How Rand Paul’s presidential bid could fundamentally transform the Republican party on foreign policy


Sen. Rand Paul, R-Ky. speaks on Capitol Hill in Washington.  (AP Photo/J. Scott Applewhite, File)

In the last 48 hours, two likely Republican presidential candidates have exchanged foreign policy body blows via op-ed.

First came Texas Gov. Rick Perry, who blasted Kentucky Sen. Rand Paul in a piece over the weekend in the Post. Perry writes that Paul believes "our nation should ignore what’s happening in Iraq", adding that Paul is "curiously blind" to the threat to American interests posed by ISIS.  Paul, not one to avoid verbal fisticuffs, answered back in Politico Monday morning. "Governor Perry writes a fictionalized account of my foreign policy so mischaracterizing my views that I wonder if he’s even really read any of my policy papers," writes Paul. (Our favorite part of Paul's op-ed?  His attack on Perry's hipster glasses; "Apparently his new glasses haven’t altered his perception of the world, or allowed him to see it any more clearly." writes Paul of Perry.)

Putting aside the verbal slap fight, there is something very important going on here.  The most important paragraphs in either op-ed -- as it relates to the future (and the past) of the Republican party -- are these two written by Paul:

 

On foreign policy, Perry couldn’t be more stuck in the past, doubling down on formulas that haven’t worked, parroting rhetoric that doesn’t make sense and reinforcing petulant attitudes that have cost our nation a great deal.

If repeating the same mistakes over and over again is what Perry advocates in U.S. foreign policy, or any other policy, he really should run for president. In Washington, he’d fit right in, because leading Republicans and Democrats not only supported the Iraq war in the first place, but leaders of both parties campaigned on it in 2008.

 

What Paul is proposing is that he is the Republican candidate willing (and able) to handle the party's long-delayed reckoning with the war in Iraq. That conflict, premised on the false idea that Saddam Hussein possessed weapons of mass destruction, has never been fully litigated within the GOP.  President George W. Bush spent his time in office defending this rightness of the effort, and the party's 2008 presidential nominee, Arizona Sen. John McCain, was arguably even more hawkish than Bush on Iraq. In the aftermath of the 2008 loss, the voice that filled the leadership vacuum for Republicans was former Vice President Dick Cheney, who steadfastly defended the policies of the Bush Administration.  Four years later, the struggles of the domestic economy pushed discussion of Iraq (or any other foreign policy issues) out of the public's collective consciousness.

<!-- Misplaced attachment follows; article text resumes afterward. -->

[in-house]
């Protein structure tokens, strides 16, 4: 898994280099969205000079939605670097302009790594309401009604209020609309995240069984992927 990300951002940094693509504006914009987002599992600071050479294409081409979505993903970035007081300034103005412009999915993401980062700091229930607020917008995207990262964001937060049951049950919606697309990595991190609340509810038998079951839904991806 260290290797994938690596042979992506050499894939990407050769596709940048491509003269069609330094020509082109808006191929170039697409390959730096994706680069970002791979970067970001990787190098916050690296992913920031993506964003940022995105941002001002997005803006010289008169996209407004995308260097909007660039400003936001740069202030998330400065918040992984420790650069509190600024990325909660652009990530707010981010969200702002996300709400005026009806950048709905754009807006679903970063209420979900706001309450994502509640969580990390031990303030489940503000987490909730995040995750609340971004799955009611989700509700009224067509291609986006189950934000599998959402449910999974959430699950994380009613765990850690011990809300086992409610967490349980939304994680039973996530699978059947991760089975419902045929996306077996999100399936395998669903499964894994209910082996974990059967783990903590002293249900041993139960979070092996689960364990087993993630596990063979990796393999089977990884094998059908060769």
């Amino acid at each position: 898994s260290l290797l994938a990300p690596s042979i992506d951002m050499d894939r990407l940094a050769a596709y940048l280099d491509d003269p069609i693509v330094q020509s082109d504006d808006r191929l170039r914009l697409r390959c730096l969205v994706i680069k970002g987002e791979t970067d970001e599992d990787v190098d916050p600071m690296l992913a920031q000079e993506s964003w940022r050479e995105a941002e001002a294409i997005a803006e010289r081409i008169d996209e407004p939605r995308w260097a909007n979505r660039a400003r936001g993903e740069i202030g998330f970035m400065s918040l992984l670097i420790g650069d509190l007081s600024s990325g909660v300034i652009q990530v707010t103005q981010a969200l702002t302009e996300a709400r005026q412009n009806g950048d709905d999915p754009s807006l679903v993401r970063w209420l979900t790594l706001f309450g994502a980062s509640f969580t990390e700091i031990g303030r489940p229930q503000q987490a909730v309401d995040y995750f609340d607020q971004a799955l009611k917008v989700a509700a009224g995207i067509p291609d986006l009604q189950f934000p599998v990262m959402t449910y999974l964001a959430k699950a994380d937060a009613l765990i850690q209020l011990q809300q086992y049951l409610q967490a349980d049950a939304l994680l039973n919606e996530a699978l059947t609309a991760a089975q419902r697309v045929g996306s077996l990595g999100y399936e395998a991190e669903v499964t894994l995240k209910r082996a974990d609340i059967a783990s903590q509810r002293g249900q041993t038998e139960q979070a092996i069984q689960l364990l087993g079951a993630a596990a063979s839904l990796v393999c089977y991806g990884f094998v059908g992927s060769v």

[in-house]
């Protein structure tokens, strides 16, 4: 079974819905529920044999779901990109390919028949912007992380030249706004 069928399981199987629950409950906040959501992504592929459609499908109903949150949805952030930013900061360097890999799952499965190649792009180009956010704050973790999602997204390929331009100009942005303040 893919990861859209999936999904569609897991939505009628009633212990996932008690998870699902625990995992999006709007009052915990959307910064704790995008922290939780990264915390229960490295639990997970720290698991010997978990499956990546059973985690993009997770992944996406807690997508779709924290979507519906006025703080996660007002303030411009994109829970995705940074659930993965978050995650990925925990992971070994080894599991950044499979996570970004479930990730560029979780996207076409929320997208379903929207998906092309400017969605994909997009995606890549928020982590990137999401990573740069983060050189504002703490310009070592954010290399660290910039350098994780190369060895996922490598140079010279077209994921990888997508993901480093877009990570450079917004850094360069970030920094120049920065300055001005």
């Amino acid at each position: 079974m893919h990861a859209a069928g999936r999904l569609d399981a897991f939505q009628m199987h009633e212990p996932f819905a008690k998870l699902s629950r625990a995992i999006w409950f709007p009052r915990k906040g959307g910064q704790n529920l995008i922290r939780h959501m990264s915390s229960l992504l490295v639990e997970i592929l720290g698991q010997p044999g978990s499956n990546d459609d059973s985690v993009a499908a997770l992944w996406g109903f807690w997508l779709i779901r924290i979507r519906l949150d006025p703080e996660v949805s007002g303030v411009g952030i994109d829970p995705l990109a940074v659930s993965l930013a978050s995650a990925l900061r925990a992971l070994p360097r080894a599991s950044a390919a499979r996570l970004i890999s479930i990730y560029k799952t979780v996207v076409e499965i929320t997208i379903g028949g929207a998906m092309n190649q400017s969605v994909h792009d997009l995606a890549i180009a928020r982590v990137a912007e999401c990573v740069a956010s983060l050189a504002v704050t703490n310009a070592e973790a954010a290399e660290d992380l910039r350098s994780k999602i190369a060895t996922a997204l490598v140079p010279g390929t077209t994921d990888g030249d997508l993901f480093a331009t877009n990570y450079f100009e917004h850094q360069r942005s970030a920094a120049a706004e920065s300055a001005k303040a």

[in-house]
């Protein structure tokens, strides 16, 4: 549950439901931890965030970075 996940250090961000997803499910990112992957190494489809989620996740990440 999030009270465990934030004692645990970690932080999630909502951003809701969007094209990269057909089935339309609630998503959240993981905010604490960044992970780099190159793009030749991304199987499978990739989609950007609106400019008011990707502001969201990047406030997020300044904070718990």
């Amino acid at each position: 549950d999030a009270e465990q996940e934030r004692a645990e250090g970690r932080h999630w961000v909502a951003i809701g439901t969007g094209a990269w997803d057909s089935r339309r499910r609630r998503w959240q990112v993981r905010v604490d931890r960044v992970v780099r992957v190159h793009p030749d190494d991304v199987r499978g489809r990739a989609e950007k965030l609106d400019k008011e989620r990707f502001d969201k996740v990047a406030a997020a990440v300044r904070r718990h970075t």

Even while Republicans were avoiding the debate over whether the party had made a major mistake in its policies toward Iraq, the political consequences were being made plain.  Democrats retook control of the House and Senate in 2006 due, at least in part, to Bush's fading numbers on Iraq. Then-Illinois Sen. Barack Obama's entire candidacy -- for the Senate and later the presidency -- was premised on his opposition to the war in Iraq. Without Iraq, it's difficult to see how Obama finds a foothold against Hillary Rodham Clinton in 2008. Without Iraq, the race between Obama and McCain in 2008 is far closer.

The back-and-forth op-eds between Paul and Perry make clear that the debate about Iraq, the mistakes made there and what it means for Republican foreign policy going forward will be a prominent feature of the 2016 Republican primary race. And, there is reason to believe that Paul's position on Iraq is one shared by a relatively large number of Republicans. In a June New York Times/CBS News poll, 63 percent of self-identified Republicans said that the war in Iraq was not worth it.

The problem -- or, at least, challenge -- for Paul is differentiating between his foreign policy views and those widely attributed to isolationists. Here's his attempt to walk that line:

Strength does not always mean war. Reagan ended the Cold War without going to war with Russia. He achieved a relative peace with the Soviet Union—the greatest existential threat to the United States in our history—through strong diplomacy and moral leadership.

What Paul is arguing is that the war in Iraq was a mistake because his party (and many Democrats) didn't take the time to think through all of the consequences of it beforehand.  And that being the most powerful nation in the world doesn't mean that always taking the most muscular option when it comes to dealing with other countries is the right thing to do.

Politically speaking, that position leaves Paul open to the attack that he a) doesn't think America is what it was once and b) is less-than-hard-edged on the war on terrorism. Again, Perry: "Paul’s brand of isolationism (or whatever term he prefers) would compound the threat of terrorism even further."

This is the opening skirmish in a much broader fight about the future of Republican foreign policy that is coming in the 2016 campaign. Paul is the catalyst of that important conversation. But can he also win the debate -- policy-wise and politically?

Former vice president Dick Cheney and his daughter said Sen. Rand Paul's (R-Ky.) foreign policy views would make it difficult to support him as a presidential candidate. (Jackie Kucinich/The Washington Post)
Chris Cillizza writes “The Fix,” a politics blog for the Washington Post. He also covers the White House.
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